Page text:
Sunday, March 17, 2019
Off the Track
Almost all serious genealogical researchers can agree it is a good thing to select and focus on a research goal. If nothing else, such a tactic keeps people like myself from heading astray down the proverbial rabbit trail.
But only sometimes.
Because it had been a long time since I last checked my DNA matches, in a quiet moment earlier this weekend, I took a peek to see if anything new had surfaced. You know the routine: log in, click on results, watch the numbers ratchet upwards, and then stare at the unfamiliar names of well over three thousand matches. Who are all these people, anyhow?
This time, on Ancestry, I spotted someone who, for me, was a closer match than the usual fourth cousin and beyond. This one claimed to be in the range of third to fourth cousin, but AncestryDNA had temptingly tucked the entry under the heading for third cousin. And then added this emphasis for further bait: "Confidence: extremely high."
With Ancestry's newly-rearranged readout of matches, I could see right away that this match shared at least 138 centiMorgans with me—a considerable number for someone who has typically been left hoping for measurements anything above ten. I took a closer look. Though the match, a woman, had listed herself under enigmatic initials rather than a name, at least her tree didn't include that annoying lock icon. I could look at her tree for myself.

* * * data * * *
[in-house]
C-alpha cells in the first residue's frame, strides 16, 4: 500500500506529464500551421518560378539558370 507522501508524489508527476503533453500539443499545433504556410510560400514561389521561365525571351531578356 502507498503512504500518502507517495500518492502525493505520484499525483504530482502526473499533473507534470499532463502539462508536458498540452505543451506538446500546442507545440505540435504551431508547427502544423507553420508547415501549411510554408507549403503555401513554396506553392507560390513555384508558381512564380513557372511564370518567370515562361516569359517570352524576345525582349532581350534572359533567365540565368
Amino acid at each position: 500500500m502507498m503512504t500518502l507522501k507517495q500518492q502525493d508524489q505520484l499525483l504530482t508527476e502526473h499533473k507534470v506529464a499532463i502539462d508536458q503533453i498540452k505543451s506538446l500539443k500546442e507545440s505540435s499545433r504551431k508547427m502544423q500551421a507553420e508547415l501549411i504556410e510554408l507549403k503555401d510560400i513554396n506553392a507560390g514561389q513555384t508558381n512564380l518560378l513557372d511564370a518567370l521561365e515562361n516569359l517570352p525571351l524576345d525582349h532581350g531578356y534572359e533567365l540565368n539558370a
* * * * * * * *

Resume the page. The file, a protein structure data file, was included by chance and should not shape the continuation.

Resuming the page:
While the tree wasn't particularly robust, it had more than a nuclear family included—over three hundred people, which just might be enough to find a most recent common ancestor in the range of second great grandparent (what we'd need to make any conclusions about a third cousin connection).
As I scanned her tree, I began to get that familiar sinking feeling as I didn't spot any possible surnames to work with—until I realized that, getting fairly liberal with spelling, we might have a connection we could work with.
The connection would be on my dad's side—that mystery side from Poland which has been so hard for me to research. I had, for my paternal grandmother's line, the surname Laskowski; my new DNA match had a surname which read Laskoski. I think we can work with that.
A little quick communication with the match who owns the tree in question, I discovered she doesn't know much more about that surname than I do. But at least she seems open to working on the project together. And a team approach is always encouraging, because not only does it grant a sense of working on a challenge together, but it's fun to bounce ideas and hypotheses off each other. Besides, it's a great way to get to know a new cousin.
Granted, this is not on the beaten path of my laser-focus on the McClellan line and the old South. But maybe just for a tiny bit on the weekends, I can take the detour of working on something for my dad's tree. His is the most neglected of all of the trees I'm constructing, and I know it would pique the interest of several of my other cousins and relatives if they knew there was another lead in the mystery of this particular family line.
Or is this just another case of stumbling off the beaten path and wandering down that research rabbit trail?